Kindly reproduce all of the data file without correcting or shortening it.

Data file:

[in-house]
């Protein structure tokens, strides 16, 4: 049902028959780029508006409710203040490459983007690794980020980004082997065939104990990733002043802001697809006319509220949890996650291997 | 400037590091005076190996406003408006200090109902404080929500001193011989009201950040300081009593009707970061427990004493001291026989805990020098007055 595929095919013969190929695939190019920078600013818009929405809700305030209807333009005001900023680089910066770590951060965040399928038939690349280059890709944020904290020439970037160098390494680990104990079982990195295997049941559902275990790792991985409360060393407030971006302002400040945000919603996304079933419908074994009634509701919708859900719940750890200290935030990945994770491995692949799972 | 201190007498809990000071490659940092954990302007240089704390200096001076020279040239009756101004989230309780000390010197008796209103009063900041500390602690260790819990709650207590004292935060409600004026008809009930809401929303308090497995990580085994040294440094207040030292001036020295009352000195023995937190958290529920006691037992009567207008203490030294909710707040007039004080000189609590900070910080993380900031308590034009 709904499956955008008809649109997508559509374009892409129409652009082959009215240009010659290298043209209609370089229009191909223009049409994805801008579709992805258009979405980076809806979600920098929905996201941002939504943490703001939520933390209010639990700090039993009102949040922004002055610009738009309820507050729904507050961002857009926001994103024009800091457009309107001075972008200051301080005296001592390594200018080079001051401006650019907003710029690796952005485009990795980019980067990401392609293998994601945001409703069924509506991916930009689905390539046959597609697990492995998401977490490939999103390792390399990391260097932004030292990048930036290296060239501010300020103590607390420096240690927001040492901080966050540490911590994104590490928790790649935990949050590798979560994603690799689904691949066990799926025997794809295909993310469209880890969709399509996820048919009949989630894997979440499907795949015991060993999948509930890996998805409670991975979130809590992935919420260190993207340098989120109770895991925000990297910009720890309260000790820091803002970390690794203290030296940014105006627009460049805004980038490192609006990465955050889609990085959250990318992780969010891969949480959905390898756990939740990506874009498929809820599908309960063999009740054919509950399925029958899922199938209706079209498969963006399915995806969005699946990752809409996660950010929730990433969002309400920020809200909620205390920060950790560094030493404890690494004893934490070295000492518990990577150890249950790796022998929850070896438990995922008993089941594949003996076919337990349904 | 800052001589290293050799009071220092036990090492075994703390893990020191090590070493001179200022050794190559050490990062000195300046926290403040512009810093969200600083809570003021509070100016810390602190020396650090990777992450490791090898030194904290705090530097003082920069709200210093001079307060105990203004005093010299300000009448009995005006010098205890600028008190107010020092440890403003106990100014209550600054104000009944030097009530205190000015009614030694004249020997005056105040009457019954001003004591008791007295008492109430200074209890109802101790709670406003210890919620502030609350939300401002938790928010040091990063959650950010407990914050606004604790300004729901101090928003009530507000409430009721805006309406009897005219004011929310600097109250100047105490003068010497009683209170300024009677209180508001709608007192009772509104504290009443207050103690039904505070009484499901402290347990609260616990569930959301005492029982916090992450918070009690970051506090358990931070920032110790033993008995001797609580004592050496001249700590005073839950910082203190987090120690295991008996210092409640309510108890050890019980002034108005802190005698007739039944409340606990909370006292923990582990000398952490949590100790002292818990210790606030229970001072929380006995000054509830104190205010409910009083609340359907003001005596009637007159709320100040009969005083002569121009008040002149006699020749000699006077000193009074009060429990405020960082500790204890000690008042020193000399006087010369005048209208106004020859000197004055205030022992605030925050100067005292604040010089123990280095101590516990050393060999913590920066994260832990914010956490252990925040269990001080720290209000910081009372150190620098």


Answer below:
[in-house]
């Protein structure tokens, strides 16, 4: 049902028959780029508006409710203040490459983007690794980020980004082997065939104990990733002043802001697809006319509220949890996650291997 | 400037590091005076190996406003408006200090109902404080929500001193011989009201950040300081009593009707970061427990004493001291026989805990020098007055 595929095919013969190929695939190019920078600013818009929405809700305030209807333009005001900023680089910066770590951060965040399928038939690349280059890709944020904290020439970037160098390494680990104990079982990195295997049941559902275990790792991985409360060393407030971006302002400040945000919603996304079933419908074994009634509701919708859900719940750890200290935030990945994770491995692949799972 | 201190007498809990000071490659940092954990302007240089704390200096001076020279040239009756101004989230309780000390010197008796209103009063900041500390602690260790819990709650207590004292935060409600004026008809009930809401929303308090497995990580085994040294440094207040030292001036020295009352000195023995937190958290529920006691037992009567207008203490030294909710707040007039004080000189609590900070910080993380900031308590034009 709904499956955008008809649109997508559509374009892409129409652009082959009215240009010659290298043209209609370089229009191909223009049409994805801008579709992805258009979405980076809806979600920098929905996201941002939504943490703001939520933390209010639990700090039993009102949040922004002055610009738009309820507050729904507050961002857009926001994103024009800091457009309107001075972008200051301080005296001592390594200018080079001051401006650019907003710029690796952005485009990795980019980067990401392609293998994601945001409703069924509506991916930009689905390539046959597609697990492995998401977490490939999103390792390399990391260097932004030292990048930036290296060239501010300020103590607390420096240690927001040492901080966050540490911590994104590490928790790649935990949050590798979560994603690799689904691949066990799926025997794809295909993310469209880890969709399509996820048919009949989630894997979440499907795949015991060993999948509930890996998805409670991975979130809590992935919420260190993207340098989120109770895991925000990297910009720890309260000790820091803002970390690794203290030296940014105006627009460049805004980038490192609006990465955050889609990085959250990318992780969010891969949480959905390898756990939740990506874009498929809820599908309960063999009740054919509950399925029958899922199938209706079209498969963006399915995806969005699946990752809409996660950010929730990433969002309400920020809200909620205390920060950790560094030493404890690494004893934490070295000492518990990577150890249950790796022998929850070896438990995922008993089941594949003996076919337990349904 | 800052001589290293050799009071220092036990090492075994703390893990020191090590070493001179200022050794190559050490990062000195300046926290403040512009810093969200600083809570003021509070100016810390602190020396650090990777992450490791090898030194904290705090530097003082920069709200210093001079307060105990203004005093010299300000009448009995005006010098205890600028008190107010020092440890403003106990100014209550600054104000009944030097009530205190000015009614030694004249020997005056105040009457019954001003004591008791007295008492109430200074209890109802101790709670406003210890919620502030609350939300401002938790928010040091990063959650950010407990914050606004604790300004729901101090928003009530507000409430009721805006309406009897005219004011929310600097109250100047105490003068010497009683209170300024009677209180508001709608007192009772509104504290009443207050103690039904505070009484499901402290347990609260616990569930959301005492029982916090992450918070009690970051506090358990931070920032110790033993008995001797609580004592050496001249700590005073839950910082203190987090120690295991008996210092409640309510108890050890019980002034108005802190005698007739039944409340606990909370006292923990582990000398952490949590100790002292818990210790606030229970001072929380006995000054509830104190205010409910009083609340359907003001005596009637007159709320100040009969005083002569121009008040002149006699020749000699006077000193009074009060429990405020960082500790204890000690008042020193000399006087010369005048209208106004020859000197004055205030022992605030925050100067005292604040010089123990280095101590516990050393060999913590920066994260832990914010956490252990925040269990001080720290209000910081009372150190620098």